The reality is, is that we are in a unique spot especially  from like I say the Grocery stores and the Cruise ships and the  amount of people coming through. I like John say it should be a priority, we know there's other walkways that have issues. 

But if we can have somebody that can drive around on a Sunday and pick up garbage we can get somebody to start cleaning our walkways and increase that accessibility that is there" 

Further into the Council session, the topic returned for Discussion led by Councillor Nick Adey who noted of the passionate defence of the trail by those in attendance.

"Clearly this a subject of great interest, a significant number of people have taken the time to come and see us, a significant number of people have signed a petition.  

So I think we need to acknowledge that and I also know that it has been raised in previous meetings and the standing circumstance is that as we speak, it is something that is not budgeted for, there's issues around budgeting for resolving this problem.

So I think where we need to go with this is to ask staff to consider who we might develop a proposal that will work in terms of getting this problem solved without necessarily compromising too much in terms of other things that we may have to deal with -- Councillor Nick Adey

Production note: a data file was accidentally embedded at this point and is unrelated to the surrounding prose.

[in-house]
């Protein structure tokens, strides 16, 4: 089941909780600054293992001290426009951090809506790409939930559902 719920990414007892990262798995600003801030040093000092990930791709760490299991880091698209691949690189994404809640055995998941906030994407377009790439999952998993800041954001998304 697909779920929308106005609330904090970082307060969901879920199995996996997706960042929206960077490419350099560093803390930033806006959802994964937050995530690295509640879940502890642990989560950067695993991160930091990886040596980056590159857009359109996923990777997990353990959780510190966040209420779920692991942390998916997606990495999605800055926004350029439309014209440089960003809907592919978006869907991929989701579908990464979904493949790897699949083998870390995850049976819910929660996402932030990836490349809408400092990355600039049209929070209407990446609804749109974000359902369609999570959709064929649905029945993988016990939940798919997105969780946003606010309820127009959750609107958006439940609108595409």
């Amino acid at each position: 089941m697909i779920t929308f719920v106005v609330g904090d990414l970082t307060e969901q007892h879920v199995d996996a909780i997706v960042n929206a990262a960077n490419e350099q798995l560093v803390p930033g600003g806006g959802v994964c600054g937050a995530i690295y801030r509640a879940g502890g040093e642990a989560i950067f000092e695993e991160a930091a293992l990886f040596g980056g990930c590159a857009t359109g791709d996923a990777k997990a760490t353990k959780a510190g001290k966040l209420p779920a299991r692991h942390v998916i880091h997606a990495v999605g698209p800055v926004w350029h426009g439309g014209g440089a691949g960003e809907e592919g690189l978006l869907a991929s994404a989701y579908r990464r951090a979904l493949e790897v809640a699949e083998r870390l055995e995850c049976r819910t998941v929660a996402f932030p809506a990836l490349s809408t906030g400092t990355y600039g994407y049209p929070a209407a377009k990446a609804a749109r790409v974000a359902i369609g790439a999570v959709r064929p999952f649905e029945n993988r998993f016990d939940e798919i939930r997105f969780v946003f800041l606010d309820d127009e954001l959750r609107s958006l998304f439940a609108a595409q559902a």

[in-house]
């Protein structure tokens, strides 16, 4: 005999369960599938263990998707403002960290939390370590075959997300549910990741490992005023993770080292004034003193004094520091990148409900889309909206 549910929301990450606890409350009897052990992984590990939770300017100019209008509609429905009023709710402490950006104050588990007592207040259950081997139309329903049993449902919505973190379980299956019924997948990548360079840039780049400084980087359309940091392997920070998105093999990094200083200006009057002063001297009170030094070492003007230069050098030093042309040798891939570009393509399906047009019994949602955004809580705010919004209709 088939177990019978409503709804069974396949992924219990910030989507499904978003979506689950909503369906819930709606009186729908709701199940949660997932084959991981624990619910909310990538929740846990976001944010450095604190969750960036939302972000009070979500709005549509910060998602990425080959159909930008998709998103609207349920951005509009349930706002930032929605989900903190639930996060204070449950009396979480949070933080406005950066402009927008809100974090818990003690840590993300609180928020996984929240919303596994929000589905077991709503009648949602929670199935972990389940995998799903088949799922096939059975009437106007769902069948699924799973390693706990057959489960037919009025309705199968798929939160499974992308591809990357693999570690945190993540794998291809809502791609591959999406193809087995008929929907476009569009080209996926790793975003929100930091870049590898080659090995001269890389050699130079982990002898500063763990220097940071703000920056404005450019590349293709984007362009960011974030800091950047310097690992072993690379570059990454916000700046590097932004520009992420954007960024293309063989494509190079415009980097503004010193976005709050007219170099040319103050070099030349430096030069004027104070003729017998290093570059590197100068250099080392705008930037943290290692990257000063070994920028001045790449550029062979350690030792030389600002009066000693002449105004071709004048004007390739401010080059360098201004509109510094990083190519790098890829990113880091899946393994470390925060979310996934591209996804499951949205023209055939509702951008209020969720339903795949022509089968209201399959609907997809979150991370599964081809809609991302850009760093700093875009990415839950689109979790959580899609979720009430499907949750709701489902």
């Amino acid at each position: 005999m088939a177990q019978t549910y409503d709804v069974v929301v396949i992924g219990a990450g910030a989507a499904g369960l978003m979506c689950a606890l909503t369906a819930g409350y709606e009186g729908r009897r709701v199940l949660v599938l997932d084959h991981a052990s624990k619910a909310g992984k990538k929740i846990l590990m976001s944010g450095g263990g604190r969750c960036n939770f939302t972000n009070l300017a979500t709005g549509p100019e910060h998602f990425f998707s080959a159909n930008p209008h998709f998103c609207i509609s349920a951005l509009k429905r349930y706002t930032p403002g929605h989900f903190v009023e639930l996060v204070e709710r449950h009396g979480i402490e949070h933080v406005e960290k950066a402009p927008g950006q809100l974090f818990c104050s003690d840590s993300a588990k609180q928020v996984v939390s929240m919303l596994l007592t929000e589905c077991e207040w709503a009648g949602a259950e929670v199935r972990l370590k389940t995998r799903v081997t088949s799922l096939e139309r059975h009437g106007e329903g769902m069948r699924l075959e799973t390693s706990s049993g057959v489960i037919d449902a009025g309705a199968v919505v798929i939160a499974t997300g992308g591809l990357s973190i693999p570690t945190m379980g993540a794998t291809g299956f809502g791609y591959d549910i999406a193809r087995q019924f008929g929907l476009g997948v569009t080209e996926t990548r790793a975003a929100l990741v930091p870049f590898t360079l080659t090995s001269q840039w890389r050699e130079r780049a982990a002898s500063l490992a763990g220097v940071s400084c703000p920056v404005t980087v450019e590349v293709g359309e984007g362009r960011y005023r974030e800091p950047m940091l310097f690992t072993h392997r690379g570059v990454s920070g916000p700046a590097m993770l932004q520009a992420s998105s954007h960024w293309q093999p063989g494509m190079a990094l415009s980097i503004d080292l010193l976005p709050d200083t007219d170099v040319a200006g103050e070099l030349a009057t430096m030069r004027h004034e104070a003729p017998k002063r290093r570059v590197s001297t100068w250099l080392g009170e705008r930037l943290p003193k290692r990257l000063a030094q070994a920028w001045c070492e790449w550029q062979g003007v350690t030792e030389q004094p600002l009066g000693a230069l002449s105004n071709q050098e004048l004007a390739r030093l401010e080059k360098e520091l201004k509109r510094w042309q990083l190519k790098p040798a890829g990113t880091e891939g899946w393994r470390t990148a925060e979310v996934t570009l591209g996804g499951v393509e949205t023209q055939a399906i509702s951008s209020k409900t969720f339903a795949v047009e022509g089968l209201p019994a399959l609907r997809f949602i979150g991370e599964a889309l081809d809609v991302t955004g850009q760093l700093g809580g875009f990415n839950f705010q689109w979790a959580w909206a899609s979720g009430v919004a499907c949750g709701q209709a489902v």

We noted of the past explanations of the situation from the Operations Manager as part of our preview of Tuesday's petition drive.

Tuesday's push back from the community, also provided for a few thoughts from the City Manager, with Rob Buchan charting a possible path ahead.

 "I would like to lend my support on the idea that the matter be referred to staff for a report, outlining the issues and potential costs, process and budget implications for opening the stairway sooner than later"

Councillor Adey suggested a timeline of a report by the next Council meeting, something which the City Manager noted he would have to discuss with the  Operations Manager.

"We hear the urgency, we'll have it back as soon as we can, but I can't commit that the full assessment would be able to be done in time for the next meeting, we'll try"

Mayor Pond noting that he doesn't want to set staff up to fail, observed that the deliver of the report should be as soon as possible.

You can review the full commentary from the public comment period from the City's Video archive staring at the 21 minute mark, the City Council discussion and decision to refer it city staff for a fuller review can be found at the 46 minute mark

More notes from Tuesday's Council session can be reviewed through our Council Timeline Feature

Other infrastructure themes are explored as part of our archive page here.


  1. Crazy this story gets more coverage then the port’s AGM numbers

    1. LOL you do like to spam the blog comments page don't you ... NCR

    2. Hey anti port person. I have a question would the money the city spent on the must have new city logo have been enough to fix the walkway. It is all about priorities.